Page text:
As part of our Keep Communities Connected Project, the American Consumer Institute launched today a website supporting extending the Affordable Connectivity Program (ACP)

The ACP is a federal subsidy program, born out of the Infrastructure Investment and Jobs Act, that provides a monthly discount on internet services and devices for eligible households. Since its inception in late 2021, over 21.1 million American households have access to affordable broadband services and connected devices.

Our report on the ACP earlier this year found “the investment value of this program will likely yield 160,000 in new jobs and contribute $37 billion to U.S. GDP, including over $9 billion in employment earnings.”

Despite the ACP’s impressive enrollment rate and overwhelming economic and social benefits, ACP funds are running out and are expected to be depleted as early as the first half of 2024. If policymakers do not take action to extend the ACP, millions of Americans will be unconnected or unable to get the services they need to participate in the modern, digital world.

As lawmakers face uncertainty in leadership, a lingering government shutdown, and threats of a net neutrality resurgence, it is critical that we don’t lose sight of what is important – connecting 100% of Americans with affordable internet. It is time policymakers recognized that this momentum and funding will not come around twice – the time is now.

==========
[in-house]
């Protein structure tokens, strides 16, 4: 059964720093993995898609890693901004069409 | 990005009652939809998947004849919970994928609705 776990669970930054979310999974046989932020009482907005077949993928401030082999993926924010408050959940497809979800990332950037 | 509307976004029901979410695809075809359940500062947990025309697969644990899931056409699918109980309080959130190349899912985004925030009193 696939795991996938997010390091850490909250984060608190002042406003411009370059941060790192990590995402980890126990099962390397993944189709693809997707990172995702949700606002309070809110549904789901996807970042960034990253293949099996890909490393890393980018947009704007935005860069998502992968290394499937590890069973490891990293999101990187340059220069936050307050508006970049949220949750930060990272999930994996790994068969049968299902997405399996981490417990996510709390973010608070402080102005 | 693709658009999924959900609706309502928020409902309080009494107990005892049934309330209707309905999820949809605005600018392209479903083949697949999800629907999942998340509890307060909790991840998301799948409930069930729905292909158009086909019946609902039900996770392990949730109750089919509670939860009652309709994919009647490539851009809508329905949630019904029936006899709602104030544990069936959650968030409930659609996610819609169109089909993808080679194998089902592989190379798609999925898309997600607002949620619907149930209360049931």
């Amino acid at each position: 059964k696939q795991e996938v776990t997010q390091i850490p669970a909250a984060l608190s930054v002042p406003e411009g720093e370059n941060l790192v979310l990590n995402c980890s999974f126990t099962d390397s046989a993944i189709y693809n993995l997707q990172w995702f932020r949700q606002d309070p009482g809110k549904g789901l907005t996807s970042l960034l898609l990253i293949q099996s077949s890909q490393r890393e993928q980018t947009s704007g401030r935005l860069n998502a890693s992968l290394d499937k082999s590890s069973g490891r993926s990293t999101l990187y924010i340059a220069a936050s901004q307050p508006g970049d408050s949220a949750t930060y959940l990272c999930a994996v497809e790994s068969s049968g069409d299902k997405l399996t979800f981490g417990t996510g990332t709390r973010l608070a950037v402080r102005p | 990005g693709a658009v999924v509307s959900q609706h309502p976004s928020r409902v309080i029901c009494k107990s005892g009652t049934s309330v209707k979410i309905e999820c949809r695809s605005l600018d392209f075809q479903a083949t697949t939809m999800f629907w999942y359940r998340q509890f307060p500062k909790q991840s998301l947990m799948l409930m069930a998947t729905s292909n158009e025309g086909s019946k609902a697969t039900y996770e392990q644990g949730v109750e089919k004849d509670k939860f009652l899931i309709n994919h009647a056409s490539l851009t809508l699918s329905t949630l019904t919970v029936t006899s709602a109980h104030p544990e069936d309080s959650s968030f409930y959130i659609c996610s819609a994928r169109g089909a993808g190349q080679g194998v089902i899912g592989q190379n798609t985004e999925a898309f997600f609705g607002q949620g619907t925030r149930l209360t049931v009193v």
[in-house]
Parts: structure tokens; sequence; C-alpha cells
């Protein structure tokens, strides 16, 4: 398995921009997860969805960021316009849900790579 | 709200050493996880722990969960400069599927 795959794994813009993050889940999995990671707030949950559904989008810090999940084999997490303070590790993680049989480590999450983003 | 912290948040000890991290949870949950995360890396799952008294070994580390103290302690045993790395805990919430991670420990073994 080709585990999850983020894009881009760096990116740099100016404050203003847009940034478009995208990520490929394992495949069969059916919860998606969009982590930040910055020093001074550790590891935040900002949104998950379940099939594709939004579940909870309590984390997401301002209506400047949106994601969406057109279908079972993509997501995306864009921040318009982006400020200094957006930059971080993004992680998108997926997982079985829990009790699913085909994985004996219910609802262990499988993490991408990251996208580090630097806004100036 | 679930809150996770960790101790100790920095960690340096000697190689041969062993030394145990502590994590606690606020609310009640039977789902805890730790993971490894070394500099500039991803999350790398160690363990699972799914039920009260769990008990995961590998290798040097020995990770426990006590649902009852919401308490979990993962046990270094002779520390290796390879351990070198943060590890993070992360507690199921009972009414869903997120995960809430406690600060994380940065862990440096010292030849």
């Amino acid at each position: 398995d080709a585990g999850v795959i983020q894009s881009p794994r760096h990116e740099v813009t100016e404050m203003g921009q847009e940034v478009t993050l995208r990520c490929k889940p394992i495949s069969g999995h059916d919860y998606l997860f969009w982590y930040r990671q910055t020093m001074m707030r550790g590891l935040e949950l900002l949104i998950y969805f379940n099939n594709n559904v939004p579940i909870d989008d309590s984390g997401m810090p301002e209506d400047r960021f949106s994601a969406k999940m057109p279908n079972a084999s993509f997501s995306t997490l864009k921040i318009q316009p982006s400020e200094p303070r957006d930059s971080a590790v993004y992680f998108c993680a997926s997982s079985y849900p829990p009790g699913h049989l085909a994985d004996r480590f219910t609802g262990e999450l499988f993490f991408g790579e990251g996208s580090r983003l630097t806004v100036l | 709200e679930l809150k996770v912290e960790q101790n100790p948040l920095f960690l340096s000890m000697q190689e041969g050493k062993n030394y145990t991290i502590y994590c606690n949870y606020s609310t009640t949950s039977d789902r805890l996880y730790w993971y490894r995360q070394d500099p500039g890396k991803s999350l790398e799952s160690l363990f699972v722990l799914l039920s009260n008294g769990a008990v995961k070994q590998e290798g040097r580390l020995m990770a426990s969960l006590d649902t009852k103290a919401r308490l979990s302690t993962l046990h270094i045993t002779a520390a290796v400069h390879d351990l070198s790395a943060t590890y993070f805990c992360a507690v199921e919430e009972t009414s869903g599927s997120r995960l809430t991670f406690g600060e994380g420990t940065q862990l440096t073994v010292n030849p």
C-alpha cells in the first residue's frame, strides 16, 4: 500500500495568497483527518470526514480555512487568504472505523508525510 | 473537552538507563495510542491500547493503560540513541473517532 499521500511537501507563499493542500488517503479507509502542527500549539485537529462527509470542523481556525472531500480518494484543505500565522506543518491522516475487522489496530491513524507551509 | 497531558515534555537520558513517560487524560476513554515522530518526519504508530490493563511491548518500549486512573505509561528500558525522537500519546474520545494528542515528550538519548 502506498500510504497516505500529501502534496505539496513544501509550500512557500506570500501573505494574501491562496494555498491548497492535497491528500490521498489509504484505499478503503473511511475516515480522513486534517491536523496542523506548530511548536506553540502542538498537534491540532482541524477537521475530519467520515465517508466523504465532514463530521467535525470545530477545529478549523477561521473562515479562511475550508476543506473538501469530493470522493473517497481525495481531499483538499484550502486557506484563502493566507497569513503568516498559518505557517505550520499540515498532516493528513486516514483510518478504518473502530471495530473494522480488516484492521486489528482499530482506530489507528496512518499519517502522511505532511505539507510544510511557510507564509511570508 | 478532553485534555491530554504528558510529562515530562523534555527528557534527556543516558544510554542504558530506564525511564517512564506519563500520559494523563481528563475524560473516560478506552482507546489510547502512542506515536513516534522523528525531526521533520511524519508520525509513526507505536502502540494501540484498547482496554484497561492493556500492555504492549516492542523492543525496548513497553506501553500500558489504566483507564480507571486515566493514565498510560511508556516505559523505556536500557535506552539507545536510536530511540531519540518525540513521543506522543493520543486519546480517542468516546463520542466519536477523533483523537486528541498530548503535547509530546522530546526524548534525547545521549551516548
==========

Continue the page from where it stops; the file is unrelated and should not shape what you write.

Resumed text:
As we wrote earlier, “The ACP has a role to play in closing the digital divide, it is time for Congress to recognize that role and work toward extending the program before it is too late. In the years to come, Congress should also take time to reexamine duplicative subsidy programs which have proven to be costly and ineffective in closing the digital divide.”

To learn more about the ACP, how to support ACP extension, and what others are saying on this integral broadband program, check out

Steve Pociask is president and CEO of the American Consumer Institute, a nonprofit education and research organization. For more information about the Institute, follow us on Twitter (x) @ConsumerPal or visit www.TheAmericanConsumer.Org.